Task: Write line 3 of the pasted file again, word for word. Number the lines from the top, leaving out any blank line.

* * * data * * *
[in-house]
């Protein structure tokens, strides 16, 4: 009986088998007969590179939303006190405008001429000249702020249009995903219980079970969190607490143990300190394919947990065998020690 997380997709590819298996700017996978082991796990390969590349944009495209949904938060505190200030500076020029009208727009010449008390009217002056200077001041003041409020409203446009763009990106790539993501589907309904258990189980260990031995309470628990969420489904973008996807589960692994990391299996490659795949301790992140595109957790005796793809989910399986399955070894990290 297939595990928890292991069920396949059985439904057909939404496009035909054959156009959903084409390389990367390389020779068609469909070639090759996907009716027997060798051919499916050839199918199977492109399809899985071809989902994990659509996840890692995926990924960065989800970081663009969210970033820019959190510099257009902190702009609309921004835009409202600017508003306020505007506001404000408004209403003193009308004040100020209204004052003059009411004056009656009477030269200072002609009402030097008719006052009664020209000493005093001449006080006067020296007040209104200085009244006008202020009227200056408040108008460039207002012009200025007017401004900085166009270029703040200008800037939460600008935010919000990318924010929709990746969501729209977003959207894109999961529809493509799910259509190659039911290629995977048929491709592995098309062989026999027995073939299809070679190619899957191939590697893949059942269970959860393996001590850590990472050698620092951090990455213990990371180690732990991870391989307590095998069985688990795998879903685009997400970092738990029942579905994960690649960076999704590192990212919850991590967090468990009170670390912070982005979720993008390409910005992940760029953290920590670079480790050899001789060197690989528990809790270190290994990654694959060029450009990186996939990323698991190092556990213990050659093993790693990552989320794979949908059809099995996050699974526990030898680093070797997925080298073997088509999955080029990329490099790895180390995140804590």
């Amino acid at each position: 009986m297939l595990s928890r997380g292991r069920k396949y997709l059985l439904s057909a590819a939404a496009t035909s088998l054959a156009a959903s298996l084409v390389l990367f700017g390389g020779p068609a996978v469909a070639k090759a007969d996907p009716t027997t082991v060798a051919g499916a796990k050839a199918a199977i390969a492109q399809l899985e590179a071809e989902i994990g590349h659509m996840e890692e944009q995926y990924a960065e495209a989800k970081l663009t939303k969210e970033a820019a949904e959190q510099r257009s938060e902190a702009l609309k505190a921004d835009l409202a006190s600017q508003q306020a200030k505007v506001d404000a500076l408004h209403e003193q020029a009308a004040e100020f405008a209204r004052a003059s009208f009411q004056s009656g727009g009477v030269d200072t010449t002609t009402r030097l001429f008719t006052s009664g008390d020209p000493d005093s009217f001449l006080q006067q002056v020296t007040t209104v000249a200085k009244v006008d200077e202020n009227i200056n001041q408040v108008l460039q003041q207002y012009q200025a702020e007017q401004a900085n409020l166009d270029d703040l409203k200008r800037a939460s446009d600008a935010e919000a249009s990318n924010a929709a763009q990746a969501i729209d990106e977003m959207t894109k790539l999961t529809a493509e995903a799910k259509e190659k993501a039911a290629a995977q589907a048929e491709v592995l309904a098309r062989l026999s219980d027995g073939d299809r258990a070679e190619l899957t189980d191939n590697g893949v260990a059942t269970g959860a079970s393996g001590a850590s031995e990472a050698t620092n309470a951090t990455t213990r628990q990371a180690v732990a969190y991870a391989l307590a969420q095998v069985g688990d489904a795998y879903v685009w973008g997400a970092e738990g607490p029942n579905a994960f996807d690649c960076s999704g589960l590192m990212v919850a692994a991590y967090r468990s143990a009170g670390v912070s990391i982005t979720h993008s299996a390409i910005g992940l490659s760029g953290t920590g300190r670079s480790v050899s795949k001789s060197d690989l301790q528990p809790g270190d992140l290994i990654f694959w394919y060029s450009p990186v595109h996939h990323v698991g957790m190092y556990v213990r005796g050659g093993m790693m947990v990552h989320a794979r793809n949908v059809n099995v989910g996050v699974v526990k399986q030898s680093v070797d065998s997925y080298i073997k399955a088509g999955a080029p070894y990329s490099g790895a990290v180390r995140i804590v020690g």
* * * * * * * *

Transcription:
């Amino acid at each position: 009986m297939l595990s928890r997380g292991r069920k396949y997709l059985l439904s057909a590819a939404a496009t035909s088998l054959a156009a959903s298996l084409v390389l990367f700017g390389g020779p068609a996978v469909a070639k090759a007969d996907p009716t027997t082991v060798a051919g499916a796990k050839a199918a199977i390969a492109q399809l899985e590179a071809e989902i994990g590349h659509m996840e890692e944009q995926y990924a960065e495209a989800k970081l663009t939303k969210e970033a820019a949904e959190q510099r257009s938060e902190a702009l609309k505190a921004d835009l409202a006190s600017q508003q306020a200030k505007v506001d404000a500076l408004h209403e003193q020029a009308a004040e100020f405008a209204r004052a003059s009208f009411q004056s009656g727009g009477v030269d200072t010449t002609t009402r030097l001429f008719t006052s009664g008390d020209p000493d005093s009217f001449l006080q006067q002056v020296t007040t209104v000249a200085k009244v006008d200077e202020n009227i200056n001041q408040v108008l460039q003041q207002y012009q200025a702020e007017q401004a900085n409020l166009d270029d703040l409203k200008r800037a939460s446009d600008a935010e919000a249009s990318n924010a929709a763009q990746a969501i729209d990106e977003m959207t894109k790539l999961t529809a493509e995903a799910k259509e190659k993501a039911a290629a995977q589907a048929e491709v592995l309904a098309r062989l026999s219980d027995g073939d299809r258990a070679e190619l899957t189980d191939n590697g893949v260990a059942t269970g959860a079970s393996g001590a850590s031995e990472a050698t620092n309470a951090t990455t213990r628990q990371a180690v732990a969190y991870a391989l307590a969420q095998v069985g688990d489904a795998y879903v685009w973008g997400a970092e738990g607490p029942n579905a994960f996807d690649c960076s999704g589960l590192m990212v919850a692994a991590y967090r468990s143990a009170g670390v912070s990391i982005t979720h993008s299996a390409i910005g992940l490659s760029g953290t920590g300190r670079s480790v050899s795949k001789s060197d690989l301790q528990p809790g270190d992140l290994i990654f694959w394919y060029s450009p990186v595109h996939h990323v698991g957790m190092y556990v213990r005796g050659g093993m790693m947990v990552h989320a794979r793809n949908v059809n099995v989910g996050v699974v526990k399986q030898s680093v070797d065998s997925y080298i073997k399955a088509g999955a080029p070894y990329s490099g790895a990290v180390r995140i804590v020690g």